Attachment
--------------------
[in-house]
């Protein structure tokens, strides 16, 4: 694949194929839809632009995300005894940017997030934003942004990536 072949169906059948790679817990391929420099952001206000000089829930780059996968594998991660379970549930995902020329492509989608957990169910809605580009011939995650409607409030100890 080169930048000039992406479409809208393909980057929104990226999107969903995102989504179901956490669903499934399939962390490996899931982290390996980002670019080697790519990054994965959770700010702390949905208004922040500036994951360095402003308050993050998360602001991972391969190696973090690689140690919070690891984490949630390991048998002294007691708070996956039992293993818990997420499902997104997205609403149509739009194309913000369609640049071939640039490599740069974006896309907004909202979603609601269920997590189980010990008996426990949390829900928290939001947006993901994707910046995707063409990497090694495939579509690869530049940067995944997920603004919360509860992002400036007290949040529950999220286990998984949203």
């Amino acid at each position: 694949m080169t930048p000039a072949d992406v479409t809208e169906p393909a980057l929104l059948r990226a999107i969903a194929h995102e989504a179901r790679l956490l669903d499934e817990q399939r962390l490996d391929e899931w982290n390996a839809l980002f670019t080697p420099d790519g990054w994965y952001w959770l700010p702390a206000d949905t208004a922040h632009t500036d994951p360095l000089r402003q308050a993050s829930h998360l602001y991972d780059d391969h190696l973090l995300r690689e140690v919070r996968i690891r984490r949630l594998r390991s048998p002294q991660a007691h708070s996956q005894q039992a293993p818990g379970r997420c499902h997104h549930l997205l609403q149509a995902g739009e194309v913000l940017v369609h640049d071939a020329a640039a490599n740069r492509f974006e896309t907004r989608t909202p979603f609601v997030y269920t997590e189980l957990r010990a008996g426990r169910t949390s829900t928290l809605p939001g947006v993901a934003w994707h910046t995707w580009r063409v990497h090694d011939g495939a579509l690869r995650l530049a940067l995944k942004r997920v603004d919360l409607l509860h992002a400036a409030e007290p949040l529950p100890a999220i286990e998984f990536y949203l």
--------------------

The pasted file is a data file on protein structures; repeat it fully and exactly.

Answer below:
[in-house]
């Protein structure tokens, strides 16, 4: 694949194929839809632009995300005894940017997030934003942004990536 072949169906059948790679817990391929420099952001206000000089829930780059996968594998991660379970549930995902020329492509989608957990169910809605580009011939995650409607409030100890 080169930048000039992406479409809208393909980057929104990226999107969903995102989504179901956490669903499934399939962390490996899931982290390996980002670019080697790519990054994965959770700010702390949905208004922040500036994951360095402003308050993050998360602001991972391969190696973090690689140690919070690891984490949630390991048998002294007691708070996956039992293993818990997420499902997104997205609403149509739009194309913000369609640049071939640039490599740069974006896309907004909202979603609601269920997590189980010990008996426990949390829900928290939001947006993901994707910046995707063409990497090694495939579509690869530049940067995944997920603004919360509860992002400036007290949040529950999220286990998984949203």
């Amino acid at each position: 694949m080169t930048p000039a072949d992406v479409t809208e169906p393909a980057l929104l059948r990226a999107i969903a194929h995102e989504a179901r790679l956490l669903d499934e817990q399939r962390l490996d391929e899931w982290n390996a839809l980002f670019t080697p420099d790519g990054w994965y952001w959770l700010p702390a206000d949905t208004a922040h632009t500036d994951p360095l000089r402003q308050a993050s829930h998360l602001y991972d780059d391969h190696l973090l995300r690689e140690v919070r996968i690891r984490r949630l594998r390991s048998p002294q991660a007691h708070s996956q005894q039992a293993p818990g379970r997420c499902h997104h549930l997205l609403q149509a995902g739009e194309v913000l940017v369609h640049d071939a020329a640039a490599n740069r492509f974006e896309t907004r989608t909202p979603f609601v997030y269920t997590e189980l957990r010990a008996g426990r169910t949390s829900t928290l809605p939001g947006v993901a934003w994707h910046t995707w580009r063409v990497h090694d011939g495939a579509l690869r995650l530049a940067l995944k942004r997920v603004d919360l409607l509860h992002a400036a409030e007290p949040l529950p100890a999220i286990e998984f990536y949203l």